|Author Name||SARUYAMA Sumio (Japan Center for Economic Research and Hosei University) / Peng XU (Hosei University)|
|Creation Date/NO.||January 2019 19-E-001|
|Research Project||Frontiers in Corporate Governance Analysis|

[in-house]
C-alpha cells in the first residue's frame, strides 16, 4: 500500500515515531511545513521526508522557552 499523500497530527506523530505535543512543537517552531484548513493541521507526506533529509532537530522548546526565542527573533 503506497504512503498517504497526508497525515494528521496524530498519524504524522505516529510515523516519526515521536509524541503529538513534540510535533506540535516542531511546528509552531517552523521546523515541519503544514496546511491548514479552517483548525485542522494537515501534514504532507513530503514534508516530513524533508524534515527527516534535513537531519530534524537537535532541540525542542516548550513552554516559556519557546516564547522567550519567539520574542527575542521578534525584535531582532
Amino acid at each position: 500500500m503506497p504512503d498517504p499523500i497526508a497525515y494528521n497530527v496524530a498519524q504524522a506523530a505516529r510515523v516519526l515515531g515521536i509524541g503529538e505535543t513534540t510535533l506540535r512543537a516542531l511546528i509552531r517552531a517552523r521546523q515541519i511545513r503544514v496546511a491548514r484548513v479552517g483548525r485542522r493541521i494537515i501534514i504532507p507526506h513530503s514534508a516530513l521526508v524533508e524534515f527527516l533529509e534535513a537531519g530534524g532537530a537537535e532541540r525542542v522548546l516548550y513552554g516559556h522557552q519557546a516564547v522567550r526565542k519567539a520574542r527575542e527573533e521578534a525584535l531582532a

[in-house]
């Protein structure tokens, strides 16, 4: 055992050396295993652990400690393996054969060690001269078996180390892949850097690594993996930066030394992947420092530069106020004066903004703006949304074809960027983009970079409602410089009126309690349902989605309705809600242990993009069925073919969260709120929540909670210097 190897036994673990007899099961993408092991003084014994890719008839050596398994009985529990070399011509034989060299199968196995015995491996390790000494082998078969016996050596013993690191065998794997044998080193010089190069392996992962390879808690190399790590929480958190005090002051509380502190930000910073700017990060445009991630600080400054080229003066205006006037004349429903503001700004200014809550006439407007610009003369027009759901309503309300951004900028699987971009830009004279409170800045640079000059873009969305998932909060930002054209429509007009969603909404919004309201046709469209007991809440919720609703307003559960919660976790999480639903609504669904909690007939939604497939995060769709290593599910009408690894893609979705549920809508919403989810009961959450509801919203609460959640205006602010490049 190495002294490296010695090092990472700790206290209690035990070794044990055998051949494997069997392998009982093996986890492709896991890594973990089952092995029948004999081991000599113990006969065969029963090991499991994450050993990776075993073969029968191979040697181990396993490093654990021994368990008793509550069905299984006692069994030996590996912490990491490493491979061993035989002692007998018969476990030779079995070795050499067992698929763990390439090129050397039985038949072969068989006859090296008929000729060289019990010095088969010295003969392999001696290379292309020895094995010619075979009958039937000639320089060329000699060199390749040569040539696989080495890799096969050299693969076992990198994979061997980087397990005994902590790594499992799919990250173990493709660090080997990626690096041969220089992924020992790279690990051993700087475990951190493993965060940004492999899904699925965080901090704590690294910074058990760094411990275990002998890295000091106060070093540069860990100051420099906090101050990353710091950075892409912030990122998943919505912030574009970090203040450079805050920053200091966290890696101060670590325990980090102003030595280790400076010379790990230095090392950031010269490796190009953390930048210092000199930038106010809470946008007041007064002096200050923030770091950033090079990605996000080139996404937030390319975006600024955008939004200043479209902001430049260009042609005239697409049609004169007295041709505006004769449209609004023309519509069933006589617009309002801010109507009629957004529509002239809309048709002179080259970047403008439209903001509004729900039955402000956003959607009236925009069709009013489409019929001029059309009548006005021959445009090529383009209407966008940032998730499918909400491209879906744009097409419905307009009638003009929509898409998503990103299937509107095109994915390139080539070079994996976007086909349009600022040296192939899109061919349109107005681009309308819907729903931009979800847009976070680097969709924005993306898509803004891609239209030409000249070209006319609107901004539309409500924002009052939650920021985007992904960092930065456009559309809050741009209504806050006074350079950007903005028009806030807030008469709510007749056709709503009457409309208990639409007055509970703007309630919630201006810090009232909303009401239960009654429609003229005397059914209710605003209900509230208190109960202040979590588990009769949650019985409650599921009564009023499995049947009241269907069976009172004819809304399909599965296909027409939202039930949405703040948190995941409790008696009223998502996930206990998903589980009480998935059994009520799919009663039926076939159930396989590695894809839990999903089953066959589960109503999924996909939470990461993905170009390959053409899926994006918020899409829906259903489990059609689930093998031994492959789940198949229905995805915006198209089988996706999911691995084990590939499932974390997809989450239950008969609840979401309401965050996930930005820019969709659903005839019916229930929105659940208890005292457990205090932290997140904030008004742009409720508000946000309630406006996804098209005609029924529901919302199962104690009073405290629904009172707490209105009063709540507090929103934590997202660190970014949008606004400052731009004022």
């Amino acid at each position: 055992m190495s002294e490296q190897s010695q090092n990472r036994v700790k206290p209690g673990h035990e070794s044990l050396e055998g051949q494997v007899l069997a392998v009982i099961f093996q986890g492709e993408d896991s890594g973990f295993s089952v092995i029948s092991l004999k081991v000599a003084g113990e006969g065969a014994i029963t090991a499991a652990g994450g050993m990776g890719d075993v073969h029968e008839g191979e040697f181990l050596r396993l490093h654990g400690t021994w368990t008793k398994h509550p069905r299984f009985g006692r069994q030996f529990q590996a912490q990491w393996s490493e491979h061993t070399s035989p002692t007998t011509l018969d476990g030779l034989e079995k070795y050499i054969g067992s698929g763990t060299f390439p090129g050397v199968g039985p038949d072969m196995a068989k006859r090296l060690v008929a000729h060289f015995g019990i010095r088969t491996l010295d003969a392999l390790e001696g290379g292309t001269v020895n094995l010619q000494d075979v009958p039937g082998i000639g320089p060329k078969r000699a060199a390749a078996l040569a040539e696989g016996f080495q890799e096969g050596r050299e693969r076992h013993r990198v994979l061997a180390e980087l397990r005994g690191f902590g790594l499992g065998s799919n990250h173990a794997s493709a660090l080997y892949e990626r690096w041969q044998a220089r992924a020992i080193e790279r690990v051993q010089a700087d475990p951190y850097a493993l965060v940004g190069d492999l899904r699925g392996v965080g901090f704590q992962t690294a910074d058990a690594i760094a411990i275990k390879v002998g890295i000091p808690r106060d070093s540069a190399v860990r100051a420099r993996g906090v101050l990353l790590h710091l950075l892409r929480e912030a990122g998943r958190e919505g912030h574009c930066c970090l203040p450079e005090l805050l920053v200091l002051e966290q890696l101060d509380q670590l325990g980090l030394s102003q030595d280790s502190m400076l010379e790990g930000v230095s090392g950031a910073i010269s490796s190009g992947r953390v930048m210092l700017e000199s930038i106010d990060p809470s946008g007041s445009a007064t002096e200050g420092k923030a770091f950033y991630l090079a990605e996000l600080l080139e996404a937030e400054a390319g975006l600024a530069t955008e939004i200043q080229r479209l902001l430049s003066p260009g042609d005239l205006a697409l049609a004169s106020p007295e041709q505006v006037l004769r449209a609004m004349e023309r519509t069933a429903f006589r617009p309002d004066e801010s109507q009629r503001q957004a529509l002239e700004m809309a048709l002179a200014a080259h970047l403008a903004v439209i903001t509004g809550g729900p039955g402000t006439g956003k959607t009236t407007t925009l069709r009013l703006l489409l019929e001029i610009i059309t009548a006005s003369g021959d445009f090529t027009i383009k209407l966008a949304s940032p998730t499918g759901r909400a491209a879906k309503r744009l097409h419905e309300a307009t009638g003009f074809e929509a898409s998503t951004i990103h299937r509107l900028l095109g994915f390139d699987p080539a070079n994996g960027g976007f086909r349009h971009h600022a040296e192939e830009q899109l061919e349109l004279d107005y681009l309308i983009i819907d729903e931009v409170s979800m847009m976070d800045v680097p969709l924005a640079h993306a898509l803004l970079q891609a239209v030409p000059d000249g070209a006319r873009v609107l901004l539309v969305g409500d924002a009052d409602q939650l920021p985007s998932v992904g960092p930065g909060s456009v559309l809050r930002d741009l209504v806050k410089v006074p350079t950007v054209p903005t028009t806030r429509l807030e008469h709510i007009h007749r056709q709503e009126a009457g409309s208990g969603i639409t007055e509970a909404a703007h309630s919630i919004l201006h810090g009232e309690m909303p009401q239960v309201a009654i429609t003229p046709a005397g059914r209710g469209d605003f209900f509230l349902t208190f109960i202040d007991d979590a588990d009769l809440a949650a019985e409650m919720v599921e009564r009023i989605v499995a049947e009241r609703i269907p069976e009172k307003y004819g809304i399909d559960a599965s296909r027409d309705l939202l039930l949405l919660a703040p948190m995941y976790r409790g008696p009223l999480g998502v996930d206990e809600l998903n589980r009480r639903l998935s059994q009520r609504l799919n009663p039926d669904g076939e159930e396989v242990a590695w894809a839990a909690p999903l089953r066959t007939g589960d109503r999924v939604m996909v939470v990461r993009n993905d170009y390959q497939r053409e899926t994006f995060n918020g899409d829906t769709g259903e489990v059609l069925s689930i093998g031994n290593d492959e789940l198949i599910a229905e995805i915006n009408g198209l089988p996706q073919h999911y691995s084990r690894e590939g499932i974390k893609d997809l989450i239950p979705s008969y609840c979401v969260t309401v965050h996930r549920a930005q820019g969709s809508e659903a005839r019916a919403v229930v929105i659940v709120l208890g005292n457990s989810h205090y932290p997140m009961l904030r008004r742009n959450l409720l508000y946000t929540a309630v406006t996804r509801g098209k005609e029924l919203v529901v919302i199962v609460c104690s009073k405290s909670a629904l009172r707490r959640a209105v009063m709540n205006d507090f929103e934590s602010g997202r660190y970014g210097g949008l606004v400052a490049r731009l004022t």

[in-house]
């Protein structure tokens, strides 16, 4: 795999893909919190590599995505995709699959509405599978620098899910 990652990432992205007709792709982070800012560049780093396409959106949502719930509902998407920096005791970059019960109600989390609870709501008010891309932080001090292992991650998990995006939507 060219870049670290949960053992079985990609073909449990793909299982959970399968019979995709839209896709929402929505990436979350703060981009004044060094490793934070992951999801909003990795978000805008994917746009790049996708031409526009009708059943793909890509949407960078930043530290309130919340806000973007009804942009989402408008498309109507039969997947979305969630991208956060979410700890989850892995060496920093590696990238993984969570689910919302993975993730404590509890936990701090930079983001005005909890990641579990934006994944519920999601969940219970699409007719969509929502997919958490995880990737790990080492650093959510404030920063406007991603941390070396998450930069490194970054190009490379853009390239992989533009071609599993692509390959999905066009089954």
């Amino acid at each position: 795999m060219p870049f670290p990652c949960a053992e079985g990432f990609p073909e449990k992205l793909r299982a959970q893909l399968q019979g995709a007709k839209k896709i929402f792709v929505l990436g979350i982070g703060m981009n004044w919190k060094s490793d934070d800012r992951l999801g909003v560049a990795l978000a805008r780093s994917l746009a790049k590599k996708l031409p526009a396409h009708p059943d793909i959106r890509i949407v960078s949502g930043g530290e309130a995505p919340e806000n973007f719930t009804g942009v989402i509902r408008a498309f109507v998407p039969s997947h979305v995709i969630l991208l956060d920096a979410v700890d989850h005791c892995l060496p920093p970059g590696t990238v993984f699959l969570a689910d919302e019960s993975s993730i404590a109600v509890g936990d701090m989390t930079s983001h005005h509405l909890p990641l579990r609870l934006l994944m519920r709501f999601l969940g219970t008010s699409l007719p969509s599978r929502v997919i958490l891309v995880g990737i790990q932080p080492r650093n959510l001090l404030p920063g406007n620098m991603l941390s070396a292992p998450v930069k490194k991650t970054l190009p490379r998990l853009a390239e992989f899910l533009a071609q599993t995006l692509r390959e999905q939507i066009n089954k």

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This paper investigates the effect of an accounting standard adopted in March of 2003 that requires management to disclose substantial doubt on the company's ability to continue in a note regarding going concern (GCN) in financial statements. The new requirement provides instructions based on international practice. Consistently, we find that Japanese firms with a GCN are less profitable, more highly leveraged, and smaller than firms without such a GCN, which is quite similar to U.S. firms with a going-concern modified audit opinion. Also, firms that have reached a critical point concerning layoffs, dividend payout regulations, or delisting criteria are more likely to disclose going concern uncertainties. Probably this is aimed to provide information for controlling conflicts of interests among stakeholders. In predicting whether a firm will file for bankruptcy, management's disclosures about going concern status provide statistically and economically significant explanatory power. In terms of the results of the solutions proposed to mitigate disclosed adverse conditions and circumstances, firms with GCNs in their financial statements undertake more aggressive measures in assets, borrowings, and workforce, compared to restructuring efforts of non-GCN firms at critical points of distress. Surviving firms with a GCN tend to experience extended periods of low profitability, although asset turnover improves. Our results are robust in treatment-effect estimators compared with counterfactual outcomes.